A RANDOM ACT OF KINDESS

act of kindness

A few months ago, my husband visited his ailing mother. And what was the first thing that crossed my mind? Yes, you are correct! Freedom at last! When you’ve been married for as long as we do, a mini vacation away from each other is like winning the lottery.

I spent a great time with my sister, Lucy. She took me to my first ever yard sale. I hesitated at first because I didn’t know what to do. But I quickly learned how to haggle. I bought a figurine from this guy for a dollar and he even gave me a few things I don’t even need for free. From then on, I couldn’t wait for the weekend to come to start my garage sale hunt.

One morning, I was getting my breakfast at McDonald’s on Katie and Maryland Pkwy on the way to work. It must have been 6:30, and it was still dark. As I was getting out of the drive-thru, a homeless old man standing in the corner holding a cardboard sign, waved at me. My first reaction was to ignore him and roll up my window. It was still dark out and who knows what would happen? You can never be too careful. Always pay attention to your surroundings. But I looked at this man, with his dirty clothes and faded thin jacket, he was shivering. With his crooked teeth showing, he smiled at me.

I used to have coins in my car to give to a homeless person, but ever since I bought this pink piggy bank from a garage sale for twenty-five cents (I was so happy about that by the way), I have been feeding my friend since. I felt bad telling the man I had no cash with me. To my surprise, the man smiled at me, and with his crooked teeth showing again, he said, “it’s okay, Miss. Maybe next time. Did you know that your lights are out?” He stood in front of my SUV and pointed at the lights. I thanked the man and drove off.

The man couldn’t care less about me because I didn’t give him any money, but what he said and done hit me hard. Two days later, with $10 in my hand, I went back to the same McDonald’s location and looked for him. He wasn’t there.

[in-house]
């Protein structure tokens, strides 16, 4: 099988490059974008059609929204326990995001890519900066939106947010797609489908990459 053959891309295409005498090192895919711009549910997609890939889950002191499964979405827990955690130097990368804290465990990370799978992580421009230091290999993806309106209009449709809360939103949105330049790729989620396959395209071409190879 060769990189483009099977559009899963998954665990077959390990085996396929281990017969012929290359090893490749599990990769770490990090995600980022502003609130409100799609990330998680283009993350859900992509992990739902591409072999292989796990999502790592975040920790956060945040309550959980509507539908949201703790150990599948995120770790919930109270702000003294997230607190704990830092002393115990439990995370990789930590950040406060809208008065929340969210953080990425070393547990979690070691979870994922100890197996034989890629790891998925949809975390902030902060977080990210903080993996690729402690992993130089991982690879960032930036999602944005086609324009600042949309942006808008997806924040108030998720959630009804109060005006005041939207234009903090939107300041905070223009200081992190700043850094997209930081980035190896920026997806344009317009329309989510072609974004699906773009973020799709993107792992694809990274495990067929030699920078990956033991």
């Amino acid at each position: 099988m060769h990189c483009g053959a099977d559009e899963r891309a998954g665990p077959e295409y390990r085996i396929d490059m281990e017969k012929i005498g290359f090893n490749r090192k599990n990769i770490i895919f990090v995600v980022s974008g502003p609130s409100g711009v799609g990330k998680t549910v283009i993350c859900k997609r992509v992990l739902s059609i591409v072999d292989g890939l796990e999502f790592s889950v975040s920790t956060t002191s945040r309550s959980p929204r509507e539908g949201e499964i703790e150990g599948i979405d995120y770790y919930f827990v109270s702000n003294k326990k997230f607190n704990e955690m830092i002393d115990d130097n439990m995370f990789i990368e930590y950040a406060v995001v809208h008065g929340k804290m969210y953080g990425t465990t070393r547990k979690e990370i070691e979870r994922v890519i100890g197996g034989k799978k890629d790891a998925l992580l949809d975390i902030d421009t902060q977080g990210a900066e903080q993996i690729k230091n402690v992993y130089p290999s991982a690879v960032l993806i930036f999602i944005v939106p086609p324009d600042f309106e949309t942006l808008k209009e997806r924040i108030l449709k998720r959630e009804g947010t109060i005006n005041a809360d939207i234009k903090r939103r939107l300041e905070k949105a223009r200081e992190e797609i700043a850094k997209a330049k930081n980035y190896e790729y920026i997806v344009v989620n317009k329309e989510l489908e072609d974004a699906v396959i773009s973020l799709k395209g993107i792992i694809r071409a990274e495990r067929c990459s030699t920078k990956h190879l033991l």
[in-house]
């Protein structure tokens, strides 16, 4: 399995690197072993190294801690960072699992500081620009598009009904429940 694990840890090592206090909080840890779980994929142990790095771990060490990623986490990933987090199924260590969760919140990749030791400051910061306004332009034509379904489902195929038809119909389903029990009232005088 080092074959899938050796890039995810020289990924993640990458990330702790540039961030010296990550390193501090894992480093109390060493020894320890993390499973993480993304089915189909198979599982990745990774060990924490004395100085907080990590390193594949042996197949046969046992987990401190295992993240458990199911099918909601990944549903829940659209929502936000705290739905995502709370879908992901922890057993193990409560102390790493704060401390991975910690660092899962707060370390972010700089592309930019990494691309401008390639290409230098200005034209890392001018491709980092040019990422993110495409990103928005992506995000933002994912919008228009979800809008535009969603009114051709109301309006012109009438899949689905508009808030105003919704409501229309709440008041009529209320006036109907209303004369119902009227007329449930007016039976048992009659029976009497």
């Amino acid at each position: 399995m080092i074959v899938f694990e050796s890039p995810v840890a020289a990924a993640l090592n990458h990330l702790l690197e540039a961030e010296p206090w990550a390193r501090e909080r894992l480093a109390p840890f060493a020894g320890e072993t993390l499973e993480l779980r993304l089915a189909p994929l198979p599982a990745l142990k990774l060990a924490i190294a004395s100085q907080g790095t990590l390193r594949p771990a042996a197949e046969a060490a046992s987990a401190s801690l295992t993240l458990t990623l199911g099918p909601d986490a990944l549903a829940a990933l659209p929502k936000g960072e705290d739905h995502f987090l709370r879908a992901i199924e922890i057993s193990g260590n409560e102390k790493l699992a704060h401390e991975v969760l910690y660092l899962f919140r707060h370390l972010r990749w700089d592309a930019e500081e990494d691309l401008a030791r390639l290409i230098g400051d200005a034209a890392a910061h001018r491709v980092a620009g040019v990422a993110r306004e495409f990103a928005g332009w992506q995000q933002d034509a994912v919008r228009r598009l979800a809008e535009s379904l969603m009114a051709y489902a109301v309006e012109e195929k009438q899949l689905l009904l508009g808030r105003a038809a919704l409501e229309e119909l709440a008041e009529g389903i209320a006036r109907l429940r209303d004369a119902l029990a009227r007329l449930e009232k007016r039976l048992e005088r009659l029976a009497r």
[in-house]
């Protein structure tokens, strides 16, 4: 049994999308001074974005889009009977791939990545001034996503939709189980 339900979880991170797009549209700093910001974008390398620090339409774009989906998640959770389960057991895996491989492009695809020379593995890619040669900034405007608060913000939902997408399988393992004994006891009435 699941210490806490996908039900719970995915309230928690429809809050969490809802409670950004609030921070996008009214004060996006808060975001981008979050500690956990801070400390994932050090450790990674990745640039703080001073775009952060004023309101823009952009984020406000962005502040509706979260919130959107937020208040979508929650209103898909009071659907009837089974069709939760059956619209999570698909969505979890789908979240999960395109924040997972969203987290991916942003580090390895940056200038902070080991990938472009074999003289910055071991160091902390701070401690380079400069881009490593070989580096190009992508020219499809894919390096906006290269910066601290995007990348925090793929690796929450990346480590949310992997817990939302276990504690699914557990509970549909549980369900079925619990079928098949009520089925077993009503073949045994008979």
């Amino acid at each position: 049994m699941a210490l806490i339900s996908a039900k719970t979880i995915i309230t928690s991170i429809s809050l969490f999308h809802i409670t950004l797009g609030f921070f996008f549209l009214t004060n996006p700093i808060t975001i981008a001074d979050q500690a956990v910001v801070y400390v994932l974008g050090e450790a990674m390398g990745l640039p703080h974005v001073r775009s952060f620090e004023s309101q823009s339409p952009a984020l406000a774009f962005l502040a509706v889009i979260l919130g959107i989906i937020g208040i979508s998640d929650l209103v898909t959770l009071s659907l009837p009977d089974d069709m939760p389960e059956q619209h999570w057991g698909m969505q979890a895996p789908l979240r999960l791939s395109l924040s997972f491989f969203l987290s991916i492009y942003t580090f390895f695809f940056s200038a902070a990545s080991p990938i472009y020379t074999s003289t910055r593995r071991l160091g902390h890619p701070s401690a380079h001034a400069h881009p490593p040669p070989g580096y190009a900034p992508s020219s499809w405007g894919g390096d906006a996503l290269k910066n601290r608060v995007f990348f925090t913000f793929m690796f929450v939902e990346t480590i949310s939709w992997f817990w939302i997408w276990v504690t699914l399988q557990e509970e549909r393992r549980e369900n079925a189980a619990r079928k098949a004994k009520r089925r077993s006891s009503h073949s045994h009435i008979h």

A month later, it was raining, and I was back at the same McDonald’s again. As I turned to get out of the drive-thru, I saw a homeless man standing in the same spot and recognized my homeless friend. I searched my purse for money and I still had that $10 with me. I guess I knew I would see him again. I rolled down the window and called him.

“Do you recognize me?” I asked.

He frowned and said no.

I said, “Do you remember telling someone that their lights were out?”

The man frowned again but said, “Yes, I did!”

“That was me!” I blurted out.

He looked at me and smiled with his crooked teeth. He said, “Now, I remember you. I see you replaced it.”

I handed him the money apologizing that I only had $10. The man took it from my hand, and with the brightest smile, he said, “This is worth a lot more than you think!”

We waved each other goodbye before I drove off.

I’ve learned a few things over the course of my husband’s trip. I relied on him too much. I took it for granted that the car will always be fine. My husband did all the work to keep it up, and all I know is to turn on the ignition and pump gas.

I still know nothing about fixing cars, but when my husband returned from his trip, I told him I don’t want to be home alone again and would go on his next trip wherever that may be.

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